Climate change presents another example. Sea levels are rising, but the change is not immediately noticeable. Still, by the end of the 21st century, even the most conservative estimates suggest a three- or four-foot rise, with some scientists predicting it will be double that amount.
Why all the denialism and resistance to action, then? Aside from the obvious political disagreements, there is a more basic cause for the inertia: We don’t see it happening in real time. Sure, we notice there’s not as much snow in the winter as there was when we were kids or that the streets flood in Miami Beach on sunny days at high tide nowadays, but that could just be a fluke, right? Don’t we need more data?
In human terms, these changes are not instantaneous, but in the Earth’s climate cycle they effectively are. We are waiting for some catastrophic event to clearly tell us the climate has officially changed, but it simply takes longer than that. We’re looking for a sign on our human timescale, which is just infinitesimal from a geological viewpoint. But once a few more billion years have passed, some future entity will be able to spot the turning point — though not down to the year or century (a geological instant).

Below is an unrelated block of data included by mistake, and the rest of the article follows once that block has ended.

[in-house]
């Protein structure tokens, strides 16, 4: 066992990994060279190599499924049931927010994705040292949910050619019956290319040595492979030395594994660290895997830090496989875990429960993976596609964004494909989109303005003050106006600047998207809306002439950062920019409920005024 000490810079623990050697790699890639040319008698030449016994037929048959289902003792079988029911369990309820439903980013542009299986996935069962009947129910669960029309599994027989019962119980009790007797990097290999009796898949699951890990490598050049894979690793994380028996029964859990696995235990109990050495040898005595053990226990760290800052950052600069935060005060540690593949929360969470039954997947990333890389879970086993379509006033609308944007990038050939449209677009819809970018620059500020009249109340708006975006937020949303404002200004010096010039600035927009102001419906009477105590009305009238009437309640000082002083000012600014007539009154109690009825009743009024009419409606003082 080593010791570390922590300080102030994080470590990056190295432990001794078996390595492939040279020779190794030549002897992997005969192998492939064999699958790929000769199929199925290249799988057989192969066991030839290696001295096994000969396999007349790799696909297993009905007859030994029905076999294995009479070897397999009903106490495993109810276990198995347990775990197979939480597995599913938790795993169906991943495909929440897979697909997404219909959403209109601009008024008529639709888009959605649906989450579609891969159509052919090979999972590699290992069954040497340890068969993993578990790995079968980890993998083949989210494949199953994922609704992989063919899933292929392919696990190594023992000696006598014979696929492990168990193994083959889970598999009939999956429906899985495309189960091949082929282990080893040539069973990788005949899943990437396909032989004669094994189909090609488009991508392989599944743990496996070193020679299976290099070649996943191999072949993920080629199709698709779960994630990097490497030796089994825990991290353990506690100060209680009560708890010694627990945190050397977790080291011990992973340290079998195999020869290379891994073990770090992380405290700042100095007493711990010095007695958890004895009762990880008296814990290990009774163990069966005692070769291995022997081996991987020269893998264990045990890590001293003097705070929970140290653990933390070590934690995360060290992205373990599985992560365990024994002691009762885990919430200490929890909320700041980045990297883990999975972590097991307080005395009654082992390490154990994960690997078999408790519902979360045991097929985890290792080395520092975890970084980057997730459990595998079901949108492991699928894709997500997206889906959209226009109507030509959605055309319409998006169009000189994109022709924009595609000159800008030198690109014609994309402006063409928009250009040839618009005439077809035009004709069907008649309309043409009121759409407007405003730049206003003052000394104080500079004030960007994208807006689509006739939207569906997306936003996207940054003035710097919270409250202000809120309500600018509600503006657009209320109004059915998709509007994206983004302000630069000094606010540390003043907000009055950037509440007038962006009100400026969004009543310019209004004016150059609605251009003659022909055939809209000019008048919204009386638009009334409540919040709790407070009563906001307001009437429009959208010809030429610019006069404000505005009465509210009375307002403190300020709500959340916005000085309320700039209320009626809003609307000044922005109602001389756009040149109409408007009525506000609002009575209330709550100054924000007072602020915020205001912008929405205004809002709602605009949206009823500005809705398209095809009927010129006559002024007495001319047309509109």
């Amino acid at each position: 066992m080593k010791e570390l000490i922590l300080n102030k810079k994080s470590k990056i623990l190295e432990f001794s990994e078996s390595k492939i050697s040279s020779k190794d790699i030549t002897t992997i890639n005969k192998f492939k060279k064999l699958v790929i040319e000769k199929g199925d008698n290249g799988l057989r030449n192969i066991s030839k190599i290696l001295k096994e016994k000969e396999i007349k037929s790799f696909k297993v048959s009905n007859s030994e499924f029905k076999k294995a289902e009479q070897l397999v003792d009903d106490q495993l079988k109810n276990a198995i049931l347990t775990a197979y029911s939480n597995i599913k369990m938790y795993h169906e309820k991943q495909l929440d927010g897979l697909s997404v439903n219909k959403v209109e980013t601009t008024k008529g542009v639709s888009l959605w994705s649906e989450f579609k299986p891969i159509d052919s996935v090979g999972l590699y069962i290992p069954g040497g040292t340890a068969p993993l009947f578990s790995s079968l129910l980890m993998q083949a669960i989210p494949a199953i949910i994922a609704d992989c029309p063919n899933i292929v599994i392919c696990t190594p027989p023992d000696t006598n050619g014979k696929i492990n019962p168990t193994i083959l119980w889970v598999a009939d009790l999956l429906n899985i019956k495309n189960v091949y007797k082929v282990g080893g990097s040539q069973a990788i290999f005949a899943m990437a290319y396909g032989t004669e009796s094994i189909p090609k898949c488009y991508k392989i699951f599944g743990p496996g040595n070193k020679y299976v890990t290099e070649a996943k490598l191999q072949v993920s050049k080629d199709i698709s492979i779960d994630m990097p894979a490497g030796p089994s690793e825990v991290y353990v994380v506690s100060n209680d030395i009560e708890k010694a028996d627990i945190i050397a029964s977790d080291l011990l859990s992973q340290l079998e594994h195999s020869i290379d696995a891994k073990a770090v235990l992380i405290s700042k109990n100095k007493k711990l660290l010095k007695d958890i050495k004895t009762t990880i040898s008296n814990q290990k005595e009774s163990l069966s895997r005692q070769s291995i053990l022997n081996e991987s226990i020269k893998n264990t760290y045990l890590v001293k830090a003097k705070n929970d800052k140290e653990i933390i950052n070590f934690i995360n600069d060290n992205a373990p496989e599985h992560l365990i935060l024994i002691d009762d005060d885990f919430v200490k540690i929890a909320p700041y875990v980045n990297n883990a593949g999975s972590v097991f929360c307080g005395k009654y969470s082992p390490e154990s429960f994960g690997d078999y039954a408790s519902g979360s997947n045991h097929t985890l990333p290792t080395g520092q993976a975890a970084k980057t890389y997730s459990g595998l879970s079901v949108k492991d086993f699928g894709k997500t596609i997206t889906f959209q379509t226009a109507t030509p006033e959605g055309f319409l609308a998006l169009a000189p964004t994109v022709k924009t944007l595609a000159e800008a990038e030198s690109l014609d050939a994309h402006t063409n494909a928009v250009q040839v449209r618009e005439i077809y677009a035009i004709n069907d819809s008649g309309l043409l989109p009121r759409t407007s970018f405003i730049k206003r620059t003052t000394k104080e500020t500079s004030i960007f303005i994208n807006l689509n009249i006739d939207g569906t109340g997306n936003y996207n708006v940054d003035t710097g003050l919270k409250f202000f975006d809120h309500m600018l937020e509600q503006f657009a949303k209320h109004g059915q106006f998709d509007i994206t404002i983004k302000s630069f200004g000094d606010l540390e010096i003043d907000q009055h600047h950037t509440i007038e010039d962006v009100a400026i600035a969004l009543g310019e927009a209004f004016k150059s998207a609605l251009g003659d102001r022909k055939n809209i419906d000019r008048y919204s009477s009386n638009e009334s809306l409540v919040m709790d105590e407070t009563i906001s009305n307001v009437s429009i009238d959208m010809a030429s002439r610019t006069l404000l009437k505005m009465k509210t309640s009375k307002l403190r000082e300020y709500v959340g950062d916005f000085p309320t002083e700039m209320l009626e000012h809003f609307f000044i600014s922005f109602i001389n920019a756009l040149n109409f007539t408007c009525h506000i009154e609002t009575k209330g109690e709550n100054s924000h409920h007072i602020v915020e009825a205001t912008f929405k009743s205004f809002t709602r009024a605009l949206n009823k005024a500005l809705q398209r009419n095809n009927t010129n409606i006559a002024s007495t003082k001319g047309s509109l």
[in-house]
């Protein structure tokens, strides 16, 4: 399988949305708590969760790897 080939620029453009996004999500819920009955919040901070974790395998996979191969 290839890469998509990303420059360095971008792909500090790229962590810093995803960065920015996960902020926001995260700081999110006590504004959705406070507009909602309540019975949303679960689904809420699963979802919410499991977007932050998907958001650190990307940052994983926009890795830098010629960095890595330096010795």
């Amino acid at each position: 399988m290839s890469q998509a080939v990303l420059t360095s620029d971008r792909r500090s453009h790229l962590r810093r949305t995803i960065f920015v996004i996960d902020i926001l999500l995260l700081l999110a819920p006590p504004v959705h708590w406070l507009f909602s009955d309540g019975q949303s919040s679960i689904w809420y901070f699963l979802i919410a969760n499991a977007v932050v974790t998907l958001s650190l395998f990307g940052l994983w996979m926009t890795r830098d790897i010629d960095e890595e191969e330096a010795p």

Fast or slow, it comes down to scale
In the absence of catastrophic planetary events, such as a large meteor collision, significant change to the Earth takes time. But it’s important to keep in mind that our relatively short lifespans distort our perception of “instantaneous” events.
As far as the planet is concerned, with its phases measured in the tens or hundreds of millions of years, things are moving pretty quickly. A 1℃ increase in global temperature in 100 years is very fast. If we use this to approximate the future, we quickly see that the planet would be virtually uninhabitable within a few hundred years. The real dynamics are complicated, of course, but perhaps we should keep this simple calculus in mind as we attempt to craft sustainable solutions. Scale is everything and our idea of small doesn’t necessarily align with reality.